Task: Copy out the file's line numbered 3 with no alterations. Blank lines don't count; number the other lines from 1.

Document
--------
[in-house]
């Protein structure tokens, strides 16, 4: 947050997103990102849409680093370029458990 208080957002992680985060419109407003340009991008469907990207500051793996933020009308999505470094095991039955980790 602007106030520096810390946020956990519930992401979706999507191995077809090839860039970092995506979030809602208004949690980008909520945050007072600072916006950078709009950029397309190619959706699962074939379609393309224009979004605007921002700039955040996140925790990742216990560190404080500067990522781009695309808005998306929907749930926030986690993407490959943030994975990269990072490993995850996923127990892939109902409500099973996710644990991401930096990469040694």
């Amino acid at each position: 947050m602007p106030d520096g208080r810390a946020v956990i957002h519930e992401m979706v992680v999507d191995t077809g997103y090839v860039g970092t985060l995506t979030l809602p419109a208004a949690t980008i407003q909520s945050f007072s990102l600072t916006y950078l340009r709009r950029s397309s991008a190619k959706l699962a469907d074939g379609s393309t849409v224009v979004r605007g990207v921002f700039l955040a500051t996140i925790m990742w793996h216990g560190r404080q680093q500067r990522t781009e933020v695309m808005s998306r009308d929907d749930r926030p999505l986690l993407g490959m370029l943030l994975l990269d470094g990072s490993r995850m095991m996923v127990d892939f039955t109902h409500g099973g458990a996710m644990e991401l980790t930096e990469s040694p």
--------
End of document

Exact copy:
């Amino acid at each position: 947050m602007p106030d520096g208080r810390a946020v956990i957002h519930e992401m979706v992680v999507d191995t077809g997103y090839v860039g970092t985060l995506t979030l809602p419109a208004a949690t980008i407003q909520s945050f007072s990102l600072t916006y950078l340009r709009r950029s397309s991008a190619k959706l699962a469907d074939g379609s393309t849409v224009v979004r605007g990207v921002f700039l955040a500051t996140i925790m990742w793996h216990g560190r404080q680093q500067r990522t781009e933020v695309m808005s998306r009308d929907d749930r926030p999505l986690l993407g490959m370029l943030l994975l990269d470094g990072s490993r995850m095991m996923v127990d892939f039955t109902h409500g099973g458990a996710m644990e991401l980790t930096e990469s040694p």